Albuquerque Journal reports
SANTA FE – As New Mexico prepares to allow the commercial sale of marijuana, lawmakers are weighing a proposal that would sharply increase the number of plants that can be grown by a small cannabis-production business.
The proposal, Senate Bill 100, cleared the Senate Tax, Business and Transportation Committee on a 7-3 vote Thursday.
It must pass one more committee to reach the full Senate for consideration. House approval would also be required.
The bill makes a host of changes to the cannabis legalization law passed last year, including an increase in the limit on plants that a “cannabis producer microbusiness” can possess – from 200 to 1,000.
Emily Kaltenbach of the Drug Policy Alliance, an advocacy group, said the change is necessary to help the smaller businesses that will ensure ordinary New Mexicans can enter the cannabis industry and keep it from being dominated by out-of-state corporations.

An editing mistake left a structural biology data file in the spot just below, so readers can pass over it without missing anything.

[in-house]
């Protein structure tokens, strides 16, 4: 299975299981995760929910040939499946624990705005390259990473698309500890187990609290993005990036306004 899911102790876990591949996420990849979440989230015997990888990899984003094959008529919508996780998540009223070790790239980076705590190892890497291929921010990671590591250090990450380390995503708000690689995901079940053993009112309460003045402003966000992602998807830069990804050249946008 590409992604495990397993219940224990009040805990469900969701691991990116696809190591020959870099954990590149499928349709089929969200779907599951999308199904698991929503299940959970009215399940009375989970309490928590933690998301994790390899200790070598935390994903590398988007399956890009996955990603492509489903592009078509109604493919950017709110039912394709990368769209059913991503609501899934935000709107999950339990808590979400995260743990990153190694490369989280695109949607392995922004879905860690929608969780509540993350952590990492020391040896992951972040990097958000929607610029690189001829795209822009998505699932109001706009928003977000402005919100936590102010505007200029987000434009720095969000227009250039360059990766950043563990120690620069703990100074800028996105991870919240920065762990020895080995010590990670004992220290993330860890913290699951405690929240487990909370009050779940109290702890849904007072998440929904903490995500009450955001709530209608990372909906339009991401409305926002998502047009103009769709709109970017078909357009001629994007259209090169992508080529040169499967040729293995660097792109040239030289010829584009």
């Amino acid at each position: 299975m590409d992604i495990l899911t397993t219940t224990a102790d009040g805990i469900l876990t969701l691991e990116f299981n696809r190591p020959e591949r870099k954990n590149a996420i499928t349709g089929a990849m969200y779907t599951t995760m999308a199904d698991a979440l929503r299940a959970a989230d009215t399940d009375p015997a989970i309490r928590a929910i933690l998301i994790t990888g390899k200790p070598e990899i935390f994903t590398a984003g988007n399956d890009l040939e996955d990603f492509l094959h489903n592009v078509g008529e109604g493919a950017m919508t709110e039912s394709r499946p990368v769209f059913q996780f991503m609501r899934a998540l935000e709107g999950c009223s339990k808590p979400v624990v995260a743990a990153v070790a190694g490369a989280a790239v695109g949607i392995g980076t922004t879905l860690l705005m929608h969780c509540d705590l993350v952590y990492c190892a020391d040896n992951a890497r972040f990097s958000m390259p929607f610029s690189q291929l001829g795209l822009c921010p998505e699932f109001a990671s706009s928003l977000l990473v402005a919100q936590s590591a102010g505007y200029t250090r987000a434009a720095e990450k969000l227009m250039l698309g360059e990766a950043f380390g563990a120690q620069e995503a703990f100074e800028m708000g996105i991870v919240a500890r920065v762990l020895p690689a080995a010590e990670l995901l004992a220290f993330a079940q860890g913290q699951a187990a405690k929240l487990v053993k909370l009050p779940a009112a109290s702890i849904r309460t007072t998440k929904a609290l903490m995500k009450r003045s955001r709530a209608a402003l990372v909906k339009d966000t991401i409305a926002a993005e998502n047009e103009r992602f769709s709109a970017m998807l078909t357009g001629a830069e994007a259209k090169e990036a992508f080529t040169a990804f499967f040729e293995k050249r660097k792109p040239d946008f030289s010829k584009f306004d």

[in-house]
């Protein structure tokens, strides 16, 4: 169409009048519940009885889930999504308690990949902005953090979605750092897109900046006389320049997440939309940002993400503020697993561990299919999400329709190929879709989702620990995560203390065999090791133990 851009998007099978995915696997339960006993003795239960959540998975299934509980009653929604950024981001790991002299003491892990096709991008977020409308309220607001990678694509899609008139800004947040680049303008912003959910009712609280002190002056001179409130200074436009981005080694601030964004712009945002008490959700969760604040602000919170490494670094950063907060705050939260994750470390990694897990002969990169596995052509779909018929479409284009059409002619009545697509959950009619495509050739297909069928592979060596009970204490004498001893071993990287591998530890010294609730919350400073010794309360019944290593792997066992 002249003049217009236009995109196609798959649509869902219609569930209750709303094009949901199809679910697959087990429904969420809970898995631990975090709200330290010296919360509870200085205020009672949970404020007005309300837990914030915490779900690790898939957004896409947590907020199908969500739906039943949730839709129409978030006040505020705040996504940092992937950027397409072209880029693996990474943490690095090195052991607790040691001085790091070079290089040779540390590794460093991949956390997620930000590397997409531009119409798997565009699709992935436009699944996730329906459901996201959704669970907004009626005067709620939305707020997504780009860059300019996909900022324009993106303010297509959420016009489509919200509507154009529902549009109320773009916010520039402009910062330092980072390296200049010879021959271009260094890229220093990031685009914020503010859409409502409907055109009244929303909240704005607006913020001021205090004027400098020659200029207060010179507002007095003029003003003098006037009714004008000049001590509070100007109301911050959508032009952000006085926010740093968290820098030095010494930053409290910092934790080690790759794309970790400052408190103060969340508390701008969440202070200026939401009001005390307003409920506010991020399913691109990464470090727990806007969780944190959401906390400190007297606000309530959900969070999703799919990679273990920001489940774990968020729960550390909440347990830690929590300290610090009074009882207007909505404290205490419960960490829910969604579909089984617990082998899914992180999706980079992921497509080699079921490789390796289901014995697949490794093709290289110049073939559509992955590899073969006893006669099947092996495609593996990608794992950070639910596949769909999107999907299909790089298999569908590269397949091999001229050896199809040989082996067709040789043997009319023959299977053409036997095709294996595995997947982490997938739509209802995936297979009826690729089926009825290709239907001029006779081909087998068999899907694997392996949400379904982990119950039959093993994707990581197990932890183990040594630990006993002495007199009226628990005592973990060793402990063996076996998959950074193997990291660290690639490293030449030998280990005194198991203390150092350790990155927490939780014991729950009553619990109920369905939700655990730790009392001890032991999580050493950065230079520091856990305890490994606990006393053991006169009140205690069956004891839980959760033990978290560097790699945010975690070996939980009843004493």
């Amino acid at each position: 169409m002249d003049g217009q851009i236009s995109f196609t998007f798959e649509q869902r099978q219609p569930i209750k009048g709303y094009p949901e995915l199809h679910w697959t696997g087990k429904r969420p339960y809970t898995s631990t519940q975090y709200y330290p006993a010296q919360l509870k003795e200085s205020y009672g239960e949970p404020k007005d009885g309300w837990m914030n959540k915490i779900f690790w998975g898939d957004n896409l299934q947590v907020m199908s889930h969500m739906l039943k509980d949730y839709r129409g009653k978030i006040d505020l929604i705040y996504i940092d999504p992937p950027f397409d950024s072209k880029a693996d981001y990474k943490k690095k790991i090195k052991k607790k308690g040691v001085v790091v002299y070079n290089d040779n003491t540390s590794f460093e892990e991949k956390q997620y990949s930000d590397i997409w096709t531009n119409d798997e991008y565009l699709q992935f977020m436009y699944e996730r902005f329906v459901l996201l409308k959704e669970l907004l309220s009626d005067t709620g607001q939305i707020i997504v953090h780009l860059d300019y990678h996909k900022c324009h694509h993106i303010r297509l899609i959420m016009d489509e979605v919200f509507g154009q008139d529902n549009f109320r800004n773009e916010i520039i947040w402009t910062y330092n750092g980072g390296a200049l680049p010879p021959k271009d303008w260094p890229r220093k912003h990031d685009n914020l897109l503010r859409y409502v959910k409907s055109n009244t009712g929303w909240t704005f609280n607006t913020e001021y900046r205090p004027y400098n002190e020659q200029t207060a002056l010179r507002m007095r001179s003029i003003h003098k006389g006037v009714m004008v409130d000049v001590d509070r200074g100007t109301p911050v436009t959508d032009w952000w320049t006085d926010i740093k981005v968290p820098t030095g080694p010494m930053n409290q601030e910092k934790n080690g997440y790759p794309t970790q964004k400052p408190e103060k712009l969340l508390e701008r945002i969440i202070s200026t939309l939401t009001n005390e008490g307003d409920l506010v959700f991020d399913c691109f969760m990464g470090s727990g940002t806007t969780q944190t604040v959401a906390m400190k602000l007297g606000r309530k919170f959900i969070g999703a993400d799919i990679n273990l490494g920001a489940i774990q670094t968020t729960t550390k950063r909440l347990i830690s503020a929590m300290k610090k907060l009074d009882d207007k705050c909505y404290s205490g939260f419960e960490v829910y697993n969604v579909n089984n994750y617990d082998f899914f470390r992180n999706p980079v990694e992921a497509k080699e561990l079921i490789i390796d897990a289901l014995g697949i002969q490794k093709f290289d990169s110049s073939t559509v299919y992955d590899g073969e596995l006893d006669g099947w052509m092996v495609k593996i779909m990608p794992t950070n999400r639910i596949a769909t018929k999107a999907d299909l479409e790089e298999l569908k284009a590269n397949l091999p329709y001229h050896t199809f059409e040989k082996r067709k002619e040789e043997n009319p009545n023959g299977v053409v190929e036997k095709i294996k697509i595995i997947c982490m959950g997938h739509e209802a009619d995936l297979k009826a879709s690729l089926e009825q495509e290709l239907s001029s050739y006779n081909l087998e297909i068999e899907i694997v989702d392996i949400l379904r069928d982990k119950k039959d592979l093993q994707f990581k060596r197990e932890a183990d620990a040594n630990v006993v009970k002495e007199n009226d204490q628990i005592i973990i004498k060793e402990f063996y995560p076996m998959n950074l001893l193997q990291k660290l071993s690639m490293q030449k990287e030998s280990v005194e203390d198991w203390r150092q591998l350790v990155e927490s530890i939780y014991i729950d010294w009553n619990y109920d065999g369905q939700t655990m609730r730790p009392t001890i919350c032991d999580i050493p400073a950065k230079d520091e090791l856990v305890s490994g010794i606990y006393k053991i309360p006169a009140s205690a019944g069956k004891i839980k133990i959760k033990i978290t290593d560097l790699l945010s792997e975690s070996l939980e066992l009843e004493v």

“This is an issue of ensuring equity in the industry,” she said.
Linda Trujillo, superintendent of the state Regulation and Licensing Department, said the increase is necessary to make the finances work for the small producers. It adds flexibility to their business plans, making them more akin to a small brewery that isn’t subject to any limits on how much beer it can make.
“We think the 1,000 plant count is a much more realistic number,” Trujillo said.
Three Republican senators opposed the bill.
Senate Minority Whip Craig Brandt, R-Rio Rancho, said it was too soon to make such a substantial change.
“This was supposed to be a microbusiness, not a full-fledged business,” he said before voting against the legislation.